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What’s trending? Taking a look at the energy industry’s top talking points

A key theme that emerged from our recent Summer Utilities Forum was how difficult it can be to optimise an energy strategy when the future is uncertain – but while it can be tricky to plan ahead in these circumstances, it’s not impossible! A good way to ensure that you’ve got the best strategy for your business is to take stock of the current energy landscape and stay up to date when it comes to new solutions and developments in the industry.

We know how hard that can be when you’re facing an already lengthy to-do list, but that’s where our expertise comes in handy – we’ll keep an eye on the industry and keep you informed. With that in mind, here’s a quick round-up of some of the key talking points in the energy industry right now:

Battery Storage

We predicted that 2017 would be the year of the battery, and it seems we weren’t wrong! According to a recent study, the UK now has 2.3GW worth of commercial and industrial and utility-scale battery storage projects in the pipeline.

So far this year we’ve seen growing interest and investment in batteries, from the Limejump and Anesco partnership – which should deliver 185MW of battery storage by the end of 2018 – to DONG Energy’s plans to add a 2MW battery storage system to enable it to deliver Frequency Response at its Burbo Bank offshore wind farm. There are also growing opportunities for smaller, low-voltage businesses to take advantage of battery storage – the British Solar Renewables organisation has recently launched a new business, Omnia, to install batteries on the sites of smaller business energy users.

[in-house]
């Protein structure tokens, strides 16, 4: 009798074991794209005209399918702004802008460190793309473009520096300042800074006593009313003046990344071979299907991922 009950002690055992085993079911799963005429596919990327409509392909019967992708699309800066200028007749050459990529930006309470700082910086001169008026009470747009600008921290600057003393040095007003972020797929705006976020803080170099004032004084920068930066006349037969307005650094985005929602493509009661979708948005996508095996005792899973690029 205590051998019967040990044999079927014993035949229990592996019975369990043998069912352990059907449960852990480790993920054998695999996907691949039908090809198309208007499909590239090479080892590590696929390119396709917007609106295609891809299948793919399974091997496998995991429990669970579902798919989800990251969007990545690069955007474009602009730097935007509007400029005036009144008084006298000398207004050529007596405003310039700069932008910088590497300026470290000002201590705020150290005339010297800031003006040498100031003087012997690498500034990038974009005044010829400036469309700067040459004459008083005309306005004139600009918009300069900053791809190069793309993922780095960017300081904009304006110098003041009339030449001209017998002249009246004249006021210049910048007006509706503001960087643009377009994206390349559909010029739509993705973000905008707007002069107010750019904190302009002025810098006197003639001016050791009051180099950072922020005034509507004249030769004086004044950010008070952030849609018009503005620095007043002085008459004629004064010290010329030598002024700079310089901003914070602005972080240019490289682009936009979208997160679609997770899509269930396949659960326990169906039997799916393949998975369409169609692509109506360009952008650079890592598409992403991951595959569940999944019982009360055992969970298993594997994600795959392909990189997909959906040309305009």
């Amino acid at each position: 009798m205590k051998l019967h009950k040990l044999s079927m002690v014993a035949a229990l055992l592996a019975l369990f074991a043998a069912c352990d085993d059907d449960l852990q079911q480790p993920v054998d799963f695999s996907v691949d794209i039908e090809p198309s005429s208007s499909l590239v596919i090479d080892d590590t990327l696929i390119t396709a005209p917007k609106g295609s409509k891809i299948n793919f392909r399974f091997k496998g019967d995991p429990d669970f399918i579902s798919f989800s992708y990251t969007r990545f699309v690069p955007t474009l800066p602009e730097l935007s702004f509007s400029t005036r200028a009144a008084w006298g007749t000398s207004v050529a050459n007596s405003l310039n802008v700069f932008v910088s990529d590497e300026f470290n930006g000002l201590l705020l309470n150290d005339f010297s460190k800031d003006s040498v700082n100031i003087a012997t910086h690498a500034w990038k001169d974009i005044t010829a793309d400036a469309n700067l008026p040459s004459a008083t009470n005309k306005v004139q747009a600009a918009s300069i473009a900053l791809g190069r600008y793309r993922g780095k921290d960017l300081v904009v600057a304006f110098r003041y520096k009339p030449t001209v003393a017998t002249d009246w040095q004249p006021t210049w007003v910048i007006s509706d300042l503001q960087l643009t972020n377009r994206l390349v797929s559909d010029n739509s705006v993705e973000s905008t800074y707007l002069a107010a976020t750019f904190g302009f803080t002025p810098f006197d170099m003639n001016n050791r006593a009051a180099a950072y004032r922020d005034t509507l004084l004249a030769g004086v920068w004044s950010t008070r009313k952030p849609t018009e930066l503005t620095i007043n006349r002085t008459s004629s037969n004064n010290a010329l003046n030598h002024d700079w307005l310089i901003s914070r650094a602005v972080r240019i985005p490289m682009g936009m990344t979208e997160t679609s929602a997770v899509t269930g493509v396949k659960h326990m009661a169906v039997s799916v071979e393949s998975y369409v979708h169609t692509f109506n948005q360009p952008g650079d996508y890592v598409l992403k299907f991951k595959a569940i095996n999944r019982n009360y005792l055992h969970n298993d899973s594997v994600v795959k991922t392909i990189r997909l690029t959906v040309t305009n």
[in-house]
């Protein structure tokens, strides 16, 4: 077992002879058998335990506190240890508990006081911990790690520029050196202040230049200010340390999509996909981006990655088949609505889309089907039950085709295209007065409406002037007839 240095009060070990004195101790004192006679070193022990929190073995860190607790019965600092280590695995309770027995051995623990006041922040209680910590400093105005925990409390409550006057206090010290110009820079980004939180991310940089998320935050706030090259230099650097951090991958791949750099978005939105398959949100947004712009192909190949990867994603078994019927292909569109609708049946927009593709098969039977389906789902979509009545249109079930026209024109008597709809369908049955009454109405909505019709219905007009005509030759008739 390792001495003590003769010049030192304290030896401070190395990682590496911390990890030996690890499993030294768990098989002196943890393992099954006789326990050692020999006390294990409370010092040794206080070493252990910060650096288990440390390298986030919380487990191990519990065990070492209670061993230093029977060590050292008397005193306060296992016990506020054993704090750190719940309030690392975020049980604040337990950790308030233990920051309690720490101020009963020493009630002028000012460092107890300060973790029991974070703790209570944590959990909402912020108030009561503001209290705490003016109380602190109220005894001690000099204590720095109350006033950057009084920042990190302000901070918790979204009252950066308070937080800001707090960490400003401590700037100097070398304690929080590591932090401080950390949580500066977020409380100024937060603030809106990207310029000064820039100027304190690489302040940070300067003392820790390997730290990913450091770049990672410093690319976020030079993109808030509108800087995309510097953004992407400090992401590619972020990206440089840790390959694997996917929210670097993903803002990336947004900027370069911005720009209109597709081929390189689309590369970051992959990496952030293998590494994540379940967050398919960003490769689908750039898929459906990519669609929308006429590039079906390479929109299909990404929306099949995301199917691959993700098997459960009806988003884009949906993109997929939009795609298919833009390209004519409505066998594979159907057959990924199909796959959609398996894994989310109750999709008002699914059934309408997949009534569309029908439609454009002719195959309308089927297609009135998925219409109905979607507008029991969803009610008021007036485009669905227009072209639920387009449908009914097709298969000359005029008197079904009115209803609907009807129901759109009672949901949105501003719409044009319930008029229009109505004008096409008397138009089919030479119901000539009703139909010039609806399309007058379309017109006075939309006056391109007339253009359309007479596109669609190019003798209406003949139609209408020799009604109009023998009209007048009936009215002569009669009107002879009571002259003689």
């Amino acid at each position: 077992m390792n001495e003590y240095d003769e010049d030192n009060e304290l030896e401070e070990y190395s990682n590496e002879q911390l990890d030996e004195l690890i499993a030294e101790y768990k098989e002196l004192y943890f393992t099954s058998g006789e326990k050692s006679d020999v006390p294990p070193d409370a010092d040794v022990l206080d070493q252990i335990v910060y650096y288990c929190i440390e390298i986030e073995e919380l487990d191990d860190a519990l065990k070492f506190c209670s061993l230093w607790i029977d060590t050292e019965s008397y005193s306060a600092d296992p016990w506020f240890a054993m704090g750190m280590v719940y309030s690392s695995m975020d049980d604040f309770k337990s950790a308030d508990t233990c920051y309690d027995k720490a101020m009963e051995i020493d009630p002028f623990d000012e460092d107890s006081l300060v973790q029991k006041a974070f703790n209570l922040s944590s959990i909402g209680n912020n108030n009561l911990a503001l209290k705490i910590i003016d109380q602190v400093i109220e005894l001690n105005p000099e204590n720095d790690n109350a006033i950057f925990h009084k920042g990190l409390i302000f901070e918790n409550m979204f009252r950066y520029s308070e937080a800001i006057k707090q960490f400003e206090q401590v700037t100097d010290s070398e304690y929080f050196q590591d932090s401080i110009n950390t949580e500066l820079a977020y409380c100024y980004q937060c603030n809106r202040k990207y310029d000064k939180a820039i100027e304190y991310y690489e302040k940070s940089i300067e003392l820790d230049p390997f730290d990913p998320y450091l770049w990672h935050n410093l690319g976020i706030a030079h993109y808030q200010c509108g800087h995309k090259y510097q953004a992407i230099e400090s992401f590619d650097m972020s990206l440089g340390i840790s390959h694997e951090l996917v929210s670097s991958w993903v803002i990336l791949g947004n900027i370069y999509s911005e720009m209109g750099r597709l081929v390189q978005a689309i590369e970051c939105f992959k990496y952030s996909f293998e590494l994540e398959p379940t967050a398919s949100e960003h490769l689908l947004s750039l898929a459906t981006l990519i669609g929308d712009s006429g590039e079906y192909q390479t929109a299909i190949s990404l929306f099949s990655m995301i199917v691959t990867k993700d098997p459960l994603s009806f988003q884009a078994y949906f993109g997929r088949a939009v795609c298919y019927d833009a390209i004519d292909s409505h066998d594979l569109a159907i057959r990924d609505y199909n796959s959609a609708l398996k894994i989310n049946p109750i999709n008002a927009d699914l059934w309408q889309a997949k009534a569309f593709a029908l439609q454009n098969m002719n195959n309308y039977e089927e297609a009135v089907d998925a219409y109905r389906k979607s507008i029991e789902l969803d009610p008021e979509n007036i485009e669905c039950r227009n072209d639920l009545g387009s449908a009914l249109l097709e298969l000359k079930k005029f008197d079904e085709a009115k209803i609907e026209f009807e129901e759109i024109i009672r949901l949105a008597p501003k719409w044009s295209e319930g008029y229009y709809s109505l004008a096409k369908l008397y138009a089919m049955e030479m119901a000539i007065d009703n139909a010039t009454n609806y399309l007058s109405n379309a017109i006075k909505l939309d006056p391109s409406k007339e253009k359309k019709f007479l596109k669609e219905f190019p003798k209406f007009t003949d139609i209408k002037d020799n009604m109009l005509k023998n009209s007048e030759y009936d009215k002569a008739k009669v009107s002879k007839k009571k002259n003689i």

Distributed generation

Our energy landscape is changing, and as it becomes easier for industrial, commercial and residential customers to install their own sources of generation, the energy system is set to see a boost in distributed generation.

The shift towards a more decentralised system has been recognised by some of the energy industry’s key players; Centrica recently sold the last of its combined cycle gas turbine (CCGT) power stations in the UK to focus instead on new opportunities like energy storage and distributed generation. There are a number of ways that businesses can start generating their own energy, from solar panels to diesel backup generators and combined heat and power (CHP) plants, and businesses that have their own generation assets may be able to benefit from demand management schemes like STOR.

Renewable revolution

The increasing shift towards renewable energy isn’t exactly breaking news, but renewables are one of the energy industry’s hot topics, and we have seen some important milestones in 2017. In the first three months of the year, renewable energy generated more than 26% of the UK’s electricity, and Britain set a new renewables peak power record of 19.3GW at the beginning of June.

While the USA’s withdrawal from the Paris Agreement could ultimately slow down the growth of the renewables industry in the country, it still seems to be moving in the right direction, with 10% of the country’s power coming from wind and solar in March. It seems that the rest of the world is also powering ahead with the shift towards renewables– China (which is currently the largest emitter of carbon dioxide in the world) has recently cancelled over 100 plans for coal-fired power plants and is now the world’s largest investor in renewable energy, accounting for 17% of global green energy investment.

Stay updated

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